Jerry Siegel’s 3-Page Letter on the Origin of Superman Sold at Auction

A 3-page letter written in 1934 by Superman’s co-creator Jerry Siegel in which he tells artist Russell Keaton about the idea behind his new for a fantastic comic strip character has sold at auction for US$264,000 at Heritage Auctions.

Jerry Siegel Letter

Across these three historic pages, Jerry Siegel outlines the concept for Superman to comic strip artist Russell Keaton in June 1934, nearly four years before Superman’s debut in Action Comics #1. Siegel’s letter details an origin story both familiar and unfamiliar to long-time Superman fans. A miraculous canister lands on contemporary Earth containing a child of untold strength and ability, a fearful sight for others who will strive through adversity to become “a champion of the oppressed”; the young Clark Kent comes not from Krypton or any alien world, but the cataclysmic far future of Earth, one of the future’s supremely evolved humans sent back in a “small time-machine.”

In the proposed comic strip, Molly and Sam Kent discover the baby and drop him off at an orphanage before adopting him, with many following episodes detailing his childhood adventures long before becoming the adult “Superman”. Siegel’s summary and script echo Superman’s later origins and retellings across Action Comics, Superman, and the Superman comic strip. While there are many differences, the core concept remains unchanged to this day.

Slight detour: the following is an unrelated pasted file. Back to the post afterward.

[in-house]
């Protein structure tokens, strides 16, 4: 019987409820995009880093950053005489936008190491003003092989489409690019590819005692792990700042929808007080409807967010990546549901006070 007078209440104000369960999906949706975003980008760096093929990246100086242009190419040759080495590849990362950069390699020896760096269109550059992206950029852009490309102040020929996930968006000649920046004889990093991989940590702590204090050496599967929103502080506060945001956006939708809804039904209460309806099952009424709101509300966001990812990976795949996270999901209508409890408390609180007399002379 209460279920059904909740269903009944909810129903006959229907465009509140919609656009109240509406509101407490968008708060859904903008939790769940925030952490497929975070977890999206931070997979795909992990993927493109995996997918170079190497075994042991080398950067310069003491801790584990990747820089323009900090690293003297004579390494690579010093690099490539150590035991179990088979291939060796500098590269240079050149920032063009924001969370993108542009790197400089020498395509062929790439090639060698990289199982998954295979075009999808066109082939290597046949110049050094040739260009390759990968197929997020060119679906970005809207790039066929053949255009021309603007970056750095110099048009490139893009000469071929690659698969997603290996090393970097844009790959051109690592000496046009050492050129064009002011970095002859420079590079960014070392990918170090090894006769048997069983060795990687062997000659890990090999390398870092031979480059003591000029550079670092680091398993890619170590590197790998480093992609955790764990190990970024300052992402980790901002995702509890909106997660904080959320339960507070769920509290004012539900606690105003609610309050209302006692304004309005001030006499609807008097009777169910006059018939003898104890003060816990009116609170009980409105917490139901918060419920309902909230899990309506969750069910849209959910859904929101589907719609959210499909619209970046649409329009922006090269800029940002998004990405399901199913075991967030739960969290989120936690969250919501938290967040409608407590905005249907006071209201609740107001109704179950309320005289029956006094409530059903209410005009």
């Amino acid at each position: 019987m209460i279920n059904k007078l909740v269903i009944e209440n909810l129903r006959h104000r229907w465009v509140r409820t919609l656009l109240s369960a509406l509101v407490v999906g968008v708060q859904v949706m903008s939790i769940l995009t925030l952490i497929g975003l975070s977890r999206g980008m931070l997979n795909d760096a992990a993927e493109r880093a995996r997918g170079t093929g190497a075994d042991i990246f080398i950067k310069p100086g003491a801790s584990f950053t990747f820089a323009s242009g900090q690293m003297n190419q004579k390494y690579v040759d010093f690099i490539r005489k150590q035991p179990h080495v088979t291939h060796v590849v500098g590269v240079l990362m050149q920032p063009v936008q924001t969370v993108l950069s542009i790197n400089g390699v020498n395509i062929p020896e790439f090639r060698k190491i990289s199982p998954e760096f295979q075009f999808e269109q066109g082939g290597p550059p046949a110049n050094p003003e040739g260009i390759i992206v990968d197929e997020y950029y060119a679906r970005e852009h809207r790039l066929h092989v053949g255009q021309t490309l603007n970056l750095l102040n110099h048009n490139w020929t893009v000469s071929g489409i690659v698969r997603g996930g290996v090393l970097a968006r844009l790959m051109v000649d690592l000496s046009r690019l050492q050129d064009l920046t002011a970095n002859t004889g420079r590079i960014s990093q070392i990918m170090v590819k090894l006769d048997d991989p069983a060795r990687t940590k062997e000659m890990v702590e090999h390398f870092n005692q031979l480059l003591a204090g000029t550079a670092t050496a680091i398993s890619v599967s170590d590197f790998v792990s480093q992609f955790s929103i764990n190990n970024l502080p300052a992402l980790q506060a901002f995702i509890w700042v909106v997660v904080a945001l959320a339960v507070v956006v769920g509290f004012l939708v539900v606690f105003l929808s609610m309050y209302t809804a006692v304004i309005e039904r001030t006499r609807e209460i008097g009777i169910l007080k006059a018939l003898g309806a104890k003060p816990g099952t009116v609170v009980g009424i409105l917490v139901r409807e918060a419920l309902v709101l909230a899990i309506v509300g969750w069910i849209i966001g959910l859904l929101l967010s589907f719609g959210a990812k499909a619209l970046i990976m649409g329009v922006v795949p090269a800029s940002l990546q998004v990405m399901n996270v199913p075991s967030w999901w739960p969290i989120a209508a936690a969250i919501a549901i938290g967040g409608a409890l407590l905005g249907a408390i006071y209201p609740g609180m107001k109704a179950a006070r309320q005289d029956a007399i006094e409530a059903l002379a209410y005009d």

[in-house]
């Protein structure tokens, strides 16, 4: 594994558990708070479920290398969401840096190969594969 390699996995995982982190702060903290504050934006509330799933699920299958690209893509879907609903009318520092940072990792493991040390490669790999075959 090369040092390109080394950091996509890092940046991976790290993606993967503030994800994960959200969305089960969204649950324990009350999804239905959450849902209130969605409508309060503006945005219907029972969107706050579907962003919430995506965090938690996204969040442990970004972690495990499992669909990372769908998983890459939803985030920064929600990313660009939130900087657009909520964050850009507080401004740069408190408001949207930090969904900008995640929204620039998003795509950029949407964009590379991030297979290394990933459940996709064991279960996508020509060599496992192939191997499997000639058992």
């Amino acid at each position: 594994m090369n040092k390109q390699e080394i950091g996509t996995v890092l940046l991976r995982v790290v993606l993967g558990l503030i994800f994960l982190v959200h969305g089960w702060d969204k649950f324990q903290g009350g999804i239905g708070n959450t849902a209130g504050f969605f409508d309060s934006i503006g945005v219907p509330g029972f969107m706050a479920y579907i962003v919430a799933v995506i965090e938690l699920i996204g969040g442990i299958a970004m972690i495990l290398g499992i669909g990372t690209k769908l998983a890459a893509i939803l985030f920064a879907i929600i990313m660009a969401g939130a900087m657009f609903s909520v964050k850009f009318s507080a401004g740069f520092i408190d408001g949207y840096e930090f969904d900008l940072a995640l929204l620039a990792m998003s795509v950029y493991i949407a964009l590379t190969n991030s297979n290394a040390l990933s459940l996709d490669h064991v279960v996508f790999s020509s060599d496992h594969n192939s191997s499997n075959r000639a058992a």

From their earliest meetings in 1932, Siegel and Joe Shuster began workshopping the Superman concept before debuting the character in Action Comics #1 in 1938. This letter comes from the middle of that period, when both creators envisioned Superman as an ongoing comic strip, before the debut of the modern comic book format.

Siegel and Shuster were young unknowns, who had failed to sell the concept to multiple publishers including Consolidated Books and the Bell Syndicate, while Russell Keaton was an experienced artist, known for his work drawing Buck Rogers and Skyroads comic strips.

Siegel sought Keaton as an alternative partner for his budding creation, certain that an established artist would lead to greater cachet and a published strip. Keaton would go on to draw two weeks’ worth of strips based on this letter, which were also rejected by newspaper syndicates, leading Siegel and Shuster to reunite and further refine the Superman concept. In June 1935, Siegel and Shuster would begin working for the budding comic publisher National Allied Publications, where the pair debuted Superman in 1938. While Siegel and Shuster were relative unknowns in the mid-1930s, today renown far exceeds that of Russell Keaton. This letter offers an incredible window into the history of comics, showcasing a major turning point in the development of both the superhero and modern pop culture.

In Very Good condition from the Denis Kitchen Collection, the letter was typewritten on three separate pieces of paper, with the opening page hand signed in the lower margin. Creasing, minor holes, tears, and chips, toning, and handling wear.